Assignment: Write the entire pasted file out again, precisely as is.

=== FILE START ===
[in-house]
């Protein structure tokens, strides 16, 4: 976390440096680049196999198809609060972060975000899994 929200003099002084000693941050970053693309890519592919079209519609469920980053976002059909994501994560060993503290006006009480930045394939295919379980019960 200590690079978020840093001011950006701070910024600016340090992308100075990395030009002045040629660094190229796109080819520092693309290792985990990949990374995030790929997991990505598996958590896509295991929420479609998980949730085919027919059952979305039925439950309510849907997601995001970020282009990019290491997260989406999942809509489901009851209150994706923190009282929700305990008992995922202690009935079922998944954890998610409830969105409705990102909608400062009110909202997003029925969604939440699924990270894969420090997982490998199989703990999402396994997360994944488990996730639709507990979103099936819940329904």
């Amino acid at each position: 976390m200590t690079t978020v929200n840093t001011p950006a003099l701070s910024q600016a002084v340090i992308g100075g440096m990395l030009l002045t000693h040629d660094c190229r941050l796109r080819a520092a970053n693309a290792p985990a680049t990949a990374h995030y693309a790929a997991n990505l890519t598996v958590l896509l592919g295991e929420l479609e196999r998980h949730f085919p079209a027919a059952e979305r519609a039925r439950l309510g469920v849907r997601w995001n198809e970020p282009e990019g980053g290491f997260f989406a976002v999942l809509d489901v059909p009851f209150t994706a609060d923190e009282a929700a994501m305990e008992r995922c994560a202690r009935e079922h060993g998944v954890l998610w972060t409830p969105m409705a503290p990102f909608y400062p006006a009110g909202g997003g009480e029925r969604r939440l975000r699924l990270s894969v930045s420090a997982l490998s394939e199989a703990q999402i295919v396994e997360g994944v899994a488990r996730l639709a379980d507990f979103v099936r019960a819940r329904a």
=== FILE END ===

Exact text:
[in-house]
């Protein structure tokens, strides 16, 4: 976390440096680049196999198809609060972060975000899994 929200003099002084000693941050970053693309890519592919079209519609469920980053976002059909994501994560060993503290006006009480930045394939295919379980019960 200590690079978020840093001011950006701070910024600016340090992308100075990395030009002045040629660094190229796109080819520092693309290792985990990949990374995030790929997991990505598996958590896509295991929420479609998980949730085919027919059952979305039925439950309510849907997601995001970020282009990019290491997260989406999942809509489901009851209150994706923190009282929700305990008992995922202690009935079922998944954890998610409830969105409705990102909608400062009110909202997003029925969604939440699924990270894969420090997982490998199989703990999402396994997360994944488990996730639709507990979103099936819940329904």
């Amino acid at each position: 976390m200590t690079t978020v929200n840093t001011p950006a003099l701070s910024q600016a002084v340090i992308g100075g440096m990395l030009l002045t000693h040629d660094c190229r941050l796109r080819a520092a970053n693309a290792p985990a680049t990949a990374h995030y693309a790929a997991n990505l890519t598996v958590l896509l592919g295991e929420l479609e196999r998980h949730f085919p079209a027919a059952e979305r519609a039925r439950l309510g469920v849907r997601w995001n198809e970020p282009e990019g980053g290491f997260f989406a976002v999942l809509d489901v059909p009851f209150t994706a609060d923190e009282a929700a994501m305990e008992r995922c994560a202690r009935e079922h060993g998944v954890l998610w972060t409830p969105m409705a503290p990102f909608y400062p006006a009110g909202g997003g009480e029925r969604r939440l975000r699924l990270s894969v930045s420090a997982l490998s394939e199989a703990q999402i295919v396994e997360g994944v899994a488990r996730l639709a379980d507990f979103v099936r019960a819940r329904a």